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phrunt

Ferrite Core Filter On A Coil Cable

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What are peoples thoughts on Ferrite Choke's/Core Filters on coil cables?

I noticed that with my QED detector a Ferrite Filter came with it to clip onto my coil right up the end where it plugs into the control box.  As I have a few coils I clipped one on each of them as I had a few of them laying around, I was a couple short so I'll have to buy some more to do every coil. 

Seeing the QED uses them I was wondering why other detectors don't so I googled images of coils, Well it turns out they do...

61Kbwqj277L._SL1200_.jpg

Above is a picture of a CTX 3030 coil, note at the end where the cable plugs into the detector is the Ferrite.

And then the GPZ 7000 also has one, but Minelab did it the better way by putting it on the wires inside the control box.  This method would work better as the wires there aren't already shielded so the ferrite can work its magic better.

9511-0169-2.jpg

Above is the Wiring Loom, C-Box Coil Connector for the GPZ.   This is the perfect method in my opinion, the wires loop around the ferrite to give the best results and there is a shield wire going down onto the connector.  This could possibly be a method the QED could use in future upgrades to give the best results as putting it over an already shielded wire would limit its effectiveness I would think.

The filters probably do a better job at helping prevent EMI out of the detector than coming into it, but it would be interesting to know peoples thoughts on them.

I'm going to order a few more clip on ones to put on my coils I use on the QED anyway as it must need them, these are the ones I'll get, simple clip ons...  5 for $2 🙂

HTB1cbmKcWLN8KJjSZFGq6zjrVXaX.jpg

 

 

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Phrunt the ferrites are a requirement to comply with Australian EMI regulations, and are to restrict emissions from the detector and has nothing to do with emissions entering the detector. Other than the occasional EMI spike from atmospherics, the ferrite has little benefit in the performance of the detector. Might stop someone with a pacemaker nearby from  dropping dead due to interference from your detector though. Just joking. ( I think )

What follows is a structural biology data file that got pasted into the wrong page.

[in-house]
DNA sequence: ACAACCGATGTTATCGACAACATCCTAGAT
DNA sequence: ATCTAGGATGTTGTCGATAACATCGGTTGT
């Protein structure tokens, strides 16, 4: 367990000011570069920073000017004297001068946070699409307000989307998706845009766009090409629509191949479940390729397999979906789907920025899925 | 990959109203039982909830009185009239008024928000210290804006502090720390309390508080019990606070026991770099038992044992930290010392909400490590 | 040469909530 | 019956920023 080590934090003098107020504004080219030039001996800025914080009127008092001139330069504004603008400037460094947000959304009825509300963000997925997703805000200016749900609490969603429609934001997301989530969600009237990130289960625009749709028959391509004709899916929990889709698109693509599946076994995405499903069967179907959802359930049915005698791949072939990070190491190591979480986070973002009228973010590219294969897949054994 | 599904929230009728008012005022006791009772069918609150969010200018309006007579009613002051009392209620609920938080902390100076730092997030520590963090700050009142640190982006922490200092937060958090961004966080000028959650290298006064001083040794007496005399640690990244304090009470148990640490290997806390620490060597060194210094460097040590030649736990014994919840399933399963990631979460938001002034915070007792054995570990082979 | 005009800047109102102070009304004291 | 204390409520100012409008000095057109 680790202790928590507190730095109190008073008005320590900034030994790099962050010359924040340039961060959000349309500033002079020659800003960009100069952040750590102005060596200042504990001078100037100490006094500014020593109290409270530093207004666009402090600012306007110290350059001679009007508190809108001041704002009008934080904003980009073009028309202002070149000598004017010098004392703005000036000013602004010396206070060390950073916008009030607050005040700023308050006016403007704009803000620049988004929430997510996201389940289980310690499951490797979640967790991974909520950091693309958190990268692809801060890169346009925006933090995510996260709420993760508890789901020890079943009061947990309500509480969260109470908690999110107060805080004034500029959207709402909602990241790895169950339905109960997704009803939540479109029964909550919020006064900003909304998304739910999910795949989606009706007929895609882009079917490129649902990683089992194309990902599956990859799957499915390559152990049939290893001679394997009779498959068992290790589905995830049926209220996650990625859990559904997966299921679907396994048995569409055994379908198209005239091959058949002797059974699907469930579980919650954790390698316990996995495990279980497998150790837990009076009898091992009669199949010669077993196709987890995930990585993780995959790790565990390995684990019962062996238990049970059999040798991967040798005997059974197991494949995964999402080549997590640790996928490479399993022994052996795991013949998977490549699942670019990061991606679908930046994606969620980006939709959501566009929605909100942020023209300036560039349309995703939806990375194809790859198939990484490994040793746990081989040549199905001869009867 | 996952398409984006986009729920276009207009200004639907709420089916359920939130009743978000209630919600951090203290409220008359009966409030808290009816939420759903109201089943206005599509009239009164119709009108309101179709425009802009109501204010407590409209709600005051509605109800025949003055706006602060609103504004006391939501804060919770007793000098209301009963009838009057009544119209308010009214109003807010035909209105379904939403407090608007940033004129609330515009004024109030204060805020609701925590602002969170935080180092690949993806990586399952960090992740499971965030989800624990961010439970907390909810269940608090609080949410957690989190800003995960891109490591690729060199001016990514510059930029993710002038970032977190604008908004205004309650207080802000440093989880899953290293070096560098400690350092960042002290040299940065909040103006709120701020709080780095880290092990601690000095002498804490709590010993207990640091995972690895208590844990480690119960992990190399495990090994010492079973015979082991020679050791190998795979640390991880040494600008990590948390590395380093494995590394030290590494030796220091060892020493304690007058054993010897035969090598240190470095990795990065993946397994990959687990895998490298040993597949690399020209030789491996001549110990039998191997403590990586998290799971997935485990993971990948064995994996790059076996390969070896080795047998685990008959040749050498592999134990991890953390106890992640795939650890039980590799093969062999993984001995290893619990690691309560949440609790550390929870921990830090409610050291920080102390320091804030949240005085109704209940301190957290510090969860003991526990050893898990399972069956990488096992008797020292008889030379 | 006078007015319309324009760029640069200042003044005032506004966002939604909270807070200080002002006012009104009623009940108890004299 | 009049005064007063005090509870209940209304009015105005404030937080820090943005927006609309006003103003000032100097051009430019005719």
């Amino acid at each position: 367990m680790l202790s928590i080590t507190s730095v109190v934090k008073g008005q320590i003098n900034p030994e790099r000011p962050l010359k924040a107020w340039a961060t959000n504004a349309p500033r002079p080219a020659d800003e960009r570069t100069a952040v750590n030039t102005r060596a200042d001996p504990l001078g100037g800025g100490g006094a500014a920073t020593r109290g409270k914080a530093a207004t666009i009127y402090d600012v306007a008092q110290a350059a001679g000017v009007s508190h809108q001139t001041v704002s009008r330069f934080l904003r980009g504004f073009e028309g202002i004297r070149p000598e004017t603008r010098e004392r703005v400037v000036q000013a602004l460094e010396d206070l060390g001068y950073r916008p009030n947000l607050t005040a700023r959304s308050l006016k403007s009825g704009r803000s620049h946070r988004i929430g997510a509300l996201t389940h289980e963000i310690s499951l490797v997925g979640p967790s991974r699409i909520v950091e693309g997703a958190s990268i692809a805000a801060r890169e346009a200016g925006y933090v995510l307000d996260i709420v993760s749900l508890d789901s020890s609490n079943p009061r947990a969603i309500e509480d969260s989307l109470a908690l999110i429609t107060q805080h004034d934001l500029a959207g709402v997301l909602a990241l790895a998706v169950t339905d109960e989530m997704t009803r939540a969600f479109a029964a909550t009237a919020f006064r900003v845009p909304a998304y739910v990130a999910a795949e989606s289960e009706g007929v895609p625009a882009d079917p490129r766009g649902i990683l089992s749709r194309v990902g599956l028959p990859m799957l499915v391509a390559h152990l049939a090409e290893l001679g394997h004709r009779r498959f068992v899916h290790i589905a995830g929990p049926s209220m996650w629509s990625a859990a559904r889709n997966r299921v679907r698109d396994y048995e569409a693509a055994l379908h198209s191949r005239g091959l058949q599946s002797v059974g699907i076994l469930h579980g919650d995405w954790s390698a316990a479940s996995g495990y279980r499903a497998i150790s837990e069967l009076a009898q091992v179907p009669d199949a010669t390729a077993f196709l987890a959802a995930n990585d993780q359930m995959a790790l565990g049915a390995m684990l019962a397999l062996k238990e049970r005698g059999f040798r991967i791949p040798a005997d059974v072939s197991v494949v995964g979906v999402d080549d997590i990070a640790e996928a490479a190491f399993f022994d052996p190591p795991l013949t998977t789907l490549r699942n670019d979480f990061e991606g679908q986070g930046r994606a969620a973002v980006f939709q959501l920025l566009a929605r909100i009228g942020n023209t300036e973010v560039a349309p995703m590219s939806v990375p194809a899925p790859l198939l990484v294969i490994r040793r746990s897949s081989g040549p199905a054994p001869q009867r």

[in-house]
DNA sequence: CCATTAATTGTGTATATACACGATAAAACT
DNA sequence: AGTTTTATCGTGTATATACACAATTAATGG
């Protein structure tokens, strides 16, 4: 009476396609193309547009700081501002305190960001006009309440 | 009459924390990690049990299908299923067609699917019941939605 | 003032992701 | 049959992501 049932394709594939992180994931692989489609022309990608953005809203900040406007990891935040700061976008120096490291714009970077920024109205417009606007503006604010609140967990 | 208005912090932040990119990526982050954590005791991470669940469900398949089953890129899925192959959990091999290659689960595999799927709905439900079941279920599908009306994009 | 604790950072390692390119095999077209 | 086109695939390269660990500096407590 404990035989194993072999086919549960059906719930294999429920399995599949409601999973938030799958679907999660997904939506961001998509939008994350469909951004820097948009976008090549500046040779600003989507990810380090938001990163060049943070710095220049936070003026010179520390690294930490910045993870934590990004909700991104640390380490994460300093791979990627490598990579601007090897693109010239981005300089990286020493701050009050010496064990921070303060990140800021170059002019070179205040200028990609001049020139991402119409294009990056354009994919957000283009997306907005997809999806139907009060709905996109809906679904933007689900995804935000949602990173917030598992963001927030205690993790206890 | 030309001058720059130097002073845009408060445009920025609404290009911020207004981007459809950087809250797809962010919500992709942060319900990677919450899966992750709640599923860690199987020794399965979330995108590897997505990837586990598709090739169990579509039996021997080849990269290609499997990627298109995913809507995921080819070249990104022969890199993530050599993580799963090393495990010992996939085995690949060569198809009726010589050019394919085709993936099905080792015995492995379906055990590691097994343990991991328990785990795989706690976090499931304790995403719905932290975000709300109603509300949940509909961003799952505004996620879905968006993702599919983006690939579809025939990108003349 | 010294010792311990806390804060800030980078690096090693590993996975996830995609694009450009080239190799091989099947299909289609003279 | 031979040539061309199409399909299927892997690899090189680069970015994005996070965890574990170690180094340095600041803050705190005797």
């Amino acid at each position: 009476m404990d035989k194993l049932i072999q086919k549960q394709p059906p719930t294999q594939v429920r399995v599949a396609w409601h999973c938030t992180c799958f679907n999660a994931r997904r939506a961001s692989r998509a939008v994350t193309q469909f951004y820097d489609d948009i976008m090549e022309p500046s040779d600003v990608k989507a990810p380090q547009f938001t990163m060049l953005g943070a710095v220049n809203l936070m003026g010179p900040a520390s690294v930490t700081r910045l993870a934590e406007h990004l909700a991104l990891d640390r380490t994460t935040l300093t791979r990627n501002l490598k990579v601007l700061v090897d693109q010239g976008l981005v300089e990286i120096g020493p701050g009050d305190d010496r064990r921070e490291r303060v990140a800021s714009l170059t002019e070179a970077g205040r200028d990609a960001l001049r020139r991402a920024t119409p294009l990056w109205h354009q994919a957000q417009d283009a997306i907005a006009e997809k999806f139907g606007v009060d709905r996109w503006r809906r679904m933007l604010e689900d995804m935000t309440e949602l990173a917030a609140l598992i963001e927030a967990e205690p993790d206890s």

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Thanks Reg, perfect answer... that's what I was thinking too, they'd stop emissions from the detector more than into it.  I just had a bit of hope they help with EMI into a detector too as I was wanting to put one on everything I own 🙂

 

 

 

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Hi Phrunt. 

I did ask the question of Howard on AEGPF. 

His answer was 

“The ferrites work both ways, reducing transmitted and received EMI. In no way do they reduce detector sensitivity to targets.”  
 
Probably more so transmitted EMI but at least it isn’t adversely affecting anything  😉

 

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3 hours ago, Northeast said:
 
Probably more so transmitted EMI but at least it isn’t adversely affecting anything  😉

except my wallet.

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Hi Phrunt, I have used a ferrite one like you pictured for many years, both on my GPX and now the 7000 (where it's probably overkill). I feel, with no evidence whatsoever, that they are a slight improvement in stability. 

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6 hours ago, klunker said:

except my wallet.

$2 NZD for 5 of 'em? as an Aussie would say, crikey! :laugh:  What's that, about $1.60 American!

I guess with the price of them being so cheap, it can't hurt to run them, if they do nothing its only about 50 cents a coil to have them on.  If they're good enough for Minelab to put on their gear at the factory, they're good enough for me.

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Im certainly no electronic wiz, merely a user, but I wonder what would happen if we were to install multiple ferrite filters on our detectors?  Would it have double the benefits?  If one is good, why not two and so on!  

Have a great one,

Brian.

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2 minutes ago, Nevada Brian said:

I wonder what would happen if we were to install multiple ferrite filters on our detectors?  !  

Your wallet  would b hit multiple times

 

1 hour ago, phrunt said:
7 hours ago, klunker said:

 

$2 NZD for 5 of 'em? as an Aussie would say, crikey! :laugh:  What's that, about $1.60 American!

I could buy a bottle of cheap beer for $1.60 plus the  added benefit of thinking I've found a big nugget when I dig up the bottle cap in five years

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Well, you could spend 10 minutes in a local park with your VLF of choice, find the $2 then buy them.... then the transaction doesn't even need to pass through your wallet 🙂

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